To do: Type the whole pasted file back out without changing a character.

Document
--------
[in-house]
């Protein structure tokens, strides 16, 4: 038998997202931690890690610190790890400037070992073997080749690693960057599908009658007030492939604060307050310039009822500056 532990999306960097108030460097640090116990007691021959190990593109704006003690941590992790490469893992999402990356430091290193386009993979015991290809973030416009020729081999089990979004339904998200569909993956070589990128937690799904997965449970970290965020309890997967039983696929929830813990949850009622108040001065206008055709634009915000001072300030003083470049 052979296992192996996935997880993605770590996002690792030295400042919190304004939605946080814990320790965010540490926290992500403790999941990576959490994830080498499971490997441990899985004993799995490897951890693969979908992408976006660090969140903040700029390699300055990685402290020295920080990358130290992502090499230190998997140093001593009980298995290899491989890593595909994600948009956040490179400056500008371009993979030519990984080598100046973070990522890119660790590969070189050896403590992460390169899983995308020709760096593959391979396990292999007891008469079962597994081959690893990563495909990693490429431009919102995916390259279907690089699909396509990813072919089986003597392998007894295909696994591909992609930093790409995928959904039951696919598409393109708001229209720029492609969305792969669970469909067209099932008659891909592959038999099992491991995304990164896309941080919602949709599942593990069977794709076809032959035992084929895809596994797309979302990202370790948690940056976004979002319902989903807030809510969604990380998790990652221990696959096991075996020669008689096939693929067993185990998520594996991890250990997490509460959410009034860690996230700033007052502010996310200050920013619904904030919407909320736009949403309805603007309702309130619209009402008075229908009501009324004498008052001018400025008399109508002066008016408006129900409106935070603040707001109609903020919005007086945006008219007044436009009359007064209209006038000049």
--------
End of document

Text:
[in-house]
């Protein structure tokens, strides 16, 4: 038998997202931690890690610190790890400037070992073997080749690693960057599908009658007030492939604060307050310039009822500056 532990999306960097108030460097640090116990007691021959190990593109704006003690941590992790490469893992999402990356430091290193386009993979015991290809973030416009020729081999089990979004339904998200569909993956070589990128937690799904997965449970970290965020309890997967039983696929929830813990949850009622108040001065206008055709634009915000001072300030003083470049 052979296992192996996935997880993605770590996002690792030295400042919190304004939605946080814990320790965010540490926290992500403790999941990576959490994830080498499971490997441990899985004993799995490897951890693969979908992408976006660090969140903040700029390699300055990685402290020295920080990358130290992502090499230190998997140093001593009980298995290899491989890593595909994600948009956040490179400056500008371009993979030519990984080598100046973070990522890119660790590969070189050896403590992460390169899983995308020709760096593959391979396990292999007891008469079962597994081959690893990563495909990693490429431009919102995916390259279907690089699909396509990813072919089986003597392998007894295909696994591909992609930093790409995928959904039951696919598409393109708001229209720029492609969305792969669970469909067209099932008659891909592959038999099992491991995304990164896309941080919602949709599942593990069977794709076809032959035992084929895809596994797309979302990202370790948690940056976004979002319902989903807030809510969604990380998790990652221990696959096991075996020669008689096939693929067993185990998520594996991890250990997490509460959410009034860690996230700033007052502010996310200050920013619904904030919407909320736009949403309805603007309702309130619209009402008075229908009501009324004498008052001018400025008399109508002066008016408006129900409106935070603040707001109609903020919005007086945006008219007044436009009359007064209209006038000049």